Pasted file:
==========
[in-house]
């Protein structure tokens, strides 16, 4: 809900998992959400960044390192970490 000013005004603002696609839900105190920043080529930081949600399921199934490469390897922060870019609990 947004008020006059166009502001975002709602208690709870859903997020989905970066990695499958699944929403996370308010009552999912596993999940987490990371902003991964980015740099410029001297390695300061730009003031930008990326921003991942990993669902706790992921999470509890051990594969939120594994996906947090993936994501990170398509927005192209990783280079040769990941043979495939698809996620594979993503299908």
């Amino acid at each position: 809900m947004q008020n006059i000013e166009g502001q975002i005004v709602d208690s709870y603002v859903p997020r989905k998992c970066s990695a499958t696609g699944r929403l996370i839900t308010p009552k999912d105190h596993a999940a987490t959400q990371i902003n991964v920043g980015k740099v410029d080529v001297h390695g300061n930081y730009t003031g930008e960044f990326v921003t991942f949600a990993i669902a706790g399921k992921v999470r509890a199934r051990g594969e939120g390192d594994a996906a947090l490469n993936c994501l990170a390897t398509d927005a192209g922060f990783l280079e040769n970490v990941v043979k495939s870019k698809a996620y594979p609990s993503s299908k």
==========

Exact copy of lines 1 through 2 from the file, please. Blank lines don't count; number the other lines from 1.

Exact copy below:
[in-house]
């Protein structure tokens, strides 16, 4: 809900998992959400960044390192970490 000013005004603002696609839900105190920043080529930081949600399921199934490469390897922060870019609990 947004008020006059166009502001975002709602208690709870859903997020989905970066990695499958699944929403996370308010009552999912596993999940987490990371902003991964980015740099410029001297390695300061730009003031930008990326921003991942990993669902706790992921999470509890051990594969939120594994996906947090993936994501990170398509927005192209990783280079040769990941043979495939698809996620594979993503299908």